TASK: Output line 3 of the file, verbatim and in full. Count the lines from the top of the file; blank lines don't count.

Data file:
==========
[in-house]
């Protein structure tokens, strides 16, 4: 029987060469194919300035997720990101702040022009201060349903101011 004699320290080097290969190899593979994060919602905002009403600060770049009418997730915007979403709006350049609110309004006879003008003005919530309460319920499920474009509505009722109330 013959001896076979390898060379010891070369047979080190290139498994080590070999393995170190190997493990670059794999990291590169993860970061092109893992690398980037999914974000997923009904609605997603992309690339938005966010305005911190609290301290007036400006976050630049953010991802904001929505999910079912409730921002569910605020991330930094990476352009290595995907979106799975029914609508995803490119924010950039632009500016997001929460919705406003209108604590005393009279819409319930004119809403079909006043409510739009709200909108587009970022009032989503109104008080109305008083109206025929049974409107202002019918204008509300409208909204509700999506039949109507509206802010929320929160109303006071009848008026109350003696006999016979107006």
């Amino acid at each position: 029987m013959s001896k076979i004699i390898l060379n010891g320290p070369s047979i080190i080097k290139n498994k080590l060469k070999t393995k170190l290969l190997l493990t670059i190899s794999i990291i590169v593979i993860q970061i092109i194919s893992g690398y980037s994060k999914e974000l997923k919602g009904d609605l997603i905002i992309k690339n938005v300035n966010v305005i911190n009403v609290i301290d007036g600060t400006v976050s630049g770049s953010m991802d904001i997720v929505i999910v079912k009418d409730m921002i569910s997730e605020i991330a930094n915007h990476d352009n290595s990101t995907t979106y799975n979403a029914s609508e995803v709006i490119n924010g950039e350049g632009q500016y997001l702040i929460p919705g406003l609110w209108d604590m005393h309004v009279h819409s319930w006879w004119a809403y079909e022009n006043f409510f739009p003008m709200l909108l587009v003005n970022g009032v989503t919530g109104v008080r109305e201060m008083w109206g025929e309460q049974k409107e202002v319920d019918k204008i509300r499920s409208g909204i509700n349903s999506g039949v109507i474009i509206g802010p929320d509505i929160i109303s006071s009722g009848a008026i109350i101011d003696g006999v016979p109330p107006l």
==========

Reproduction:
């Amino acid at each position: 029987m013959s001896k076979i004699i390898l060379n010891g320290p070369s047979i080190i080097k290139n498994k080590l060469k070999t393995k170190l290969l190997l493990t670059i190899s794999i990291i590169v593979i993860q970061i092109i194919s893992g690398y980037s994060k999914e974000l997923k919602g009904d609605l997603i905002i992309k690339n938005v300035n966010v305005i911190n009403v609290i301290d007036g600060t400006v976050s630049g770049s953010m991802d904001i997720v929505i999910v079912k009418d409730m921002i569910s997730e605020i991330a930094n915007h990476d352009n290595s990101t995907t979106y799975n979403a029914s609508e995803v709006i490119n924010g950039e350049g632009q500016y997001l702040i929460p919705g406003l609110w209108d604590m005393h309004v009279h819409s319930w006879w004119a809403y079909e022009n006043f409510f739009p003008m709200l909108l587009v003005n970022g009032v989503t919530g109104v008080r109305e201060m008083w109206g025929e309460q049974k409107e202002v319920d019918k204008i509300r499920s409208g909204i509700n349903s999506g039949v109507i474009i509206g802010p929320d509505i929160i109303s006071s009722g009848a008026i109350i101011d003696g006999v016979p109330p107006l």